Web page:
Life After War for Disabled Veterans of WWII

“I always was afraid of returning from the war maimed and refused amputation.” – Arthur Eck, Prisoner of War

 

Warfare in the United States has largely contributed to the ongoing issues regarding disabled veterans lacking the proper means to regaining traction back in society, post-war. This problem can be clearly expressed by veteran’s traumatic experiences in the war, as well as their disabilities following the war negatively affecting their lives in the future. According to a National Survey of Homeless Veterans“Among the 62% of homeless veterans who reported two or more years of homelessness, over 61% reported a serious physical health condition, 55% reported a mental health condition, 76% reported a substance abuse habit, and 32% reported all three.” This survey also noted thatveterans were 11 percentage points more likely to suffer from at least one condition linked to increased risk of death among the homeless population, which means the men and women who risked their lives defending America may be far more likely to die on its streets.” 

In order to further convey the magnitude of veteran mistreatment in America, let’s explore some of the archives from an actual disabled veteran during World War II:

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Arthur Eck, 1943

The first sentiment quoted above was spoken by WWII United States Army veteran, Arthur Eck, who was all too familiar with such discriminatory treatments aimed at disabled veterans. Arthur fought from 1939-1945 in the United States, France, and Germany, ranking as a Private. He enlisted in 1943 for the Army Air Corps, but was quickly transferred to the Army because they were severely lacking troops during the invasion of France. Arthur was captured by a German lieutenant who placed him in laborious and abusive work camps in which he resided until the end of the war. During this time, Arthur developed frostbitten feet that caused him excruciating pain, and left him semipermanently handicapped; however, he luckily convinced doctors not to amputate his ligaments- a very common medical practice at the time- and he eventually was able to (uncomfortably) walk again. Arthur speaks of his horrific experiences in the Army, with recollections such as:

“We received absolutely NO medical care, not even aspirin. If someone was so weak that he could not get out of his bunk, the guards would literally kick him out. If he still could not get up after another kick or two, the guards would allow him to stay in the barracks. He either got well or died. Several died. There were 130,180 confirmed prisoners of war in all of World War II. Of these, 14,072 died of pneumonia, dysentery, pleurisy, and other results of being starved or brutalized.”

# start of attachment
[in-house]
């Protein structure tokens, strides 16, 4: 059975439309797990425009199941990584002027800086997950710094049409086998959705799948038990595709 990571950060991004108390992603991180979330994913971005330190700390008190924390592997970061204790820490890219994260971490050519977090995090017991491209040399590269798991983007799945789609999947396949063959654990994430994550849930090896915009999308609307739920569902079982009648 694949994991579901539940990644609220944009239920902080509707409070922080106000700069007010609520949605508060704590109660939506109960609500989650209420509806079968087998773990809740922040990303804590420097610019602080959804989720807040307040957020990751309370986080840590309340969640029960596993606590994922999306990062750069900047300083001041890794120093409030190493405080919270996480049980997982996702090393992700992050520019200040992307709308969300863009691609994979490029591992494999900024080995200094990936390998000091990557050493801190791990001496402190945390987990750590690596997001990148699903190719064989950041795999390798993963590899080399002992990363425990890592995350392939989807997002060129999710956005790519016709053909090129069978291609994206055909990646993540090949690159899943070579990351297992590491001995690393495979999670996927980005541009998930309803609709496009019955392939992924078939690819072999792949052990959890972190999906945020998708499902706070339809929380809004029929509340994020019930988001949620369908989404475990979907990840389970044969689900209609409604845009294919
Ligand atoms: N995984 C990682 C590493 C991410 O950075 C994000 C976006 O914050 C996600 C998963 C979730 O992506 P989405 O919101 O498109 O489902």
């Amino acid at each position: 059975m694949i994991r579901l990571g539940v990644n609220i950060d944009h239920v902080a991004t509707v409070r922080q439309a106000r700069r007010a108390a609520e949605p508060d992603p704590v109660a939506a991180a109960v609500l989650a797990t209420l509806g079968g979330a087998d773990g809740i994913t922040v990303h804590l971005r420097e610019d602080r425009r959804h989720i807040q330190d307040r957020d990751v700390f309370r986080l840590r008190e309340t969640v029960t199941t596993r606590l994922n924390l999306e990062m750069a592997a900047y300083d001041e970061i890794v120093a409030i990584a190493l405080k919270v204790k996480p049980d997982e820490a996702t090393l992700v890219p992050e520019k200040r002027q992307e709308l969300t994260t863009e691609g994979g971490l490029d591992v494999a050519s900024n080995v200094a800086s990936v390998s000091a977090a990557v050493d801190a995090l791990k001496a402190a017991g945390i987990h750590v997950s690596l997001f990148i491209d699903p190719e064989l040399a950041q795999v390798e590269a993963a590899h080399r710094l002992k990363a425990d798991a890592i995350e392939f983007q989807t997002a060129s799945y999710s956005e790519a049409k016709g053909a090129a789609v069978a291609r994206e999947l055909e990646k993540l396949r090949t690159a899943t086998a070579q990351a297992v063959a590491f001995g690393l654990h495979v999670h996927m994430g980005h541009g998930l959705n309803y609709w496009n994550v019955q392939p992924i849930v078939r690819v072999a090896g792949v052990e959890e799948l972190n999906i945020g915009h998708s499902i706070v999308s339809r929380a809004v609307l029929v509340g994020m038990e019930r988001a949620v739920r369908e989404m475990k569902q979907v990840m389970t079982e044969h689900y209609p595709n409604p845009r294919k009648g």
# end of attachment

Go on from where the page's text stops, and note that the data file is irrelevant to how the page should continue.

“My frostbitten feet were swollen, black in places and split open in two places. The Army doctors wanted to amputate them several inches above the ankles believing that gangrene would set in and kill me. Also, they were certain that I would lose both feet to frostbite. But I was always afraid of returning from the war maimed and refused amputation.”

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Ad Revere Copper Brass Inc Soldier, 1944

Because conditions of medical facilities were poor during this time, veterans not only were neglected during their initial times of distress, but have further been criticized against for their distresses after the war. Referencing a lecture given by professor Aparna Nair of my Disability Studies class (October 16,2017), although state governments allowed pensions for disabled veterans, these pensions were difficult to obtain and had negative connotations related to them in the eyes of society. Propaganda perpetuated a stigma of disabled veterans being a financial nuisance on the government and leeches of the system to the community. Furthermore, these behaviors resulted in a massive amount of disabled veterans being neglected and shamed on the streets for reasons beyond their control.

As more research has been discovered regarding veteran homelessness, there are clear discriminatory patterns that correlate with trends of homeless veterans versus non-veterans. For example, a 2003 study done by the Harvard/Cambridge Hospital Study Group on Veterans’ Health Insurance found that 1,694,316 veterans spanning across all eras of military service (6,039 for WWII) are lacking proper health coverage. The National Survey of Homeless Veterans also concluded that “among the 12,500 people who reported having been homeless for 2 years or more, homeless veterans were found to have been homeless for an average of 9 years, whereas non-veterans were found to have been homeless for 7.3 years.” This statistic alone portrays the fact that veterans are less likely to receive proper care in the initial stages of their post-war lives, ultimately pushing them to homelessness for the majority, if not the entirety, of their lives after war.

Another crucial factor derives from the fact that homeless veterans are significantly more inclined to have more medical issues as compared to homeless non-veterans. According to the National Survey of Homeless Veterans, “homeless veterans reported a higher incidence of various health conditions linked to increased risk of death among the homeless population. Among these conditions: 20.8% had received ER or inpatient care more than 3 times in the last year; 27.3% were tri-morbid, meaning they suffered from mental illness, physical illness, and substance abuse at the same time; 21.3% were over 60; 9.4% reported multiple instances of frostbite; 9.2% reported liver disease; 4.4% reported kidney disease.”

The harsh reality of many post-war disabled veterans has unfortunately sentenced them to a life in poverty after sacrificing theirs to fight for the freedoms we currently possess today.

 

 

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